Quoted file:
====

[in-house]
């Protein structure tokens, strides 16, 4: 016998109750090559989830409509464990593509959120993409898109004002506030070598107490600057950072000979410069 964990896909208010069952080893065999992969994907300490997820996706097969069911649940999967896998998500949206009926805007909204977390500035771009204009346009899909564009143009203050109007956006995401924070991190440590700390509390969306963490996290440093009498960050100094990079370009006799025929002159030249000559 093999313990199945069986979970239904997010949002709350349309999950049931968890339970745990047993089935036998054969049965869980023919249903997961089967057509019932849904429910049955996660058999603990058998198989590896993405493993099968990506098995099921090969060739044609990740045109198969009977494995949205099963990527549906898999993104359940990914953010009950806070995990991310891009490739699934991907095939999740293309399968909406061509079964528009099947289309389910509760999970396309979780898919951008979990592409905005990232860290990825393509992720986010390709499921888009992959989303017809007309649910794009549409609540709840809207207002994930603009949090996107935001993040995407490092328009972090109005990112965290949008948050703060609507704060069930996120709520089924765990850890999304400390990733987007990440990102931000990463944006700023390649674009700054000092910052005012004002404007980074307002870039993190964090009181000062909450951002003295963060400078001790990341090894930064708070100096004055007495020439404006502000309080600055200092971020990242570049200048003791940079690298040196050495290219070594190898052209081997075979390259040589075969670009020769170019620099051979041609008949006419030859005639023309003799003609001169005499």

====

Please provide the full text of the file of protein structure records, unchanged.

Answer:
[in-house]
């Protein structure tokens, strides 16, 4: 016998109750090559989830409509464990593509959120993409898109004002506030070598107490600057950072000979410069 964990896909208010069952080893065999992969994907300490997820996706097969069911649940999967896998998500949206009926805007909204977390500035771009204009346009899909564009143009203050109007956006995401924070991190440590700390509390969306963490996290440093009498960050100094990079370009006799025929002159030249000559 093999313990199945069986979970239904997010949002709350349309999950049931968890339970745990047993089935036998054969049965869980023919249903997961089967057509019932849904429910049955996660058999603990058998198989590896993405493993099968990506098995099921090969060739044609990740045109198969009977494995949205099963990527549906898999993104359940990914953010009950806070995990991310891009490739699934991907095939999740293309399968909406061509079964528009099947289309389910509760999970396309979780898919951008979990592409905005990232860290990825393509992720986010390709499921888009992959989303017809007309649910794009549409609540709840809207207002994930603009949090996107935001993040995407490092328009972090109005990112965290949008948050703060609507704060069930996120709520089924765990850890999304400390990733987007990440990102931000990463944006700023390649674009700054000092910052005012004002404007980074307002870039993190964090009181000062909450951002003295963060400078001790990341090894930064708070100096004055007495020439404006502000309080600055200092971020990242570049200048003791940079690298040196050495290219070594190898052209081997075979390259040589075969670009020769170019620099051979041609008949006419030859005639023309003799003609001169005499």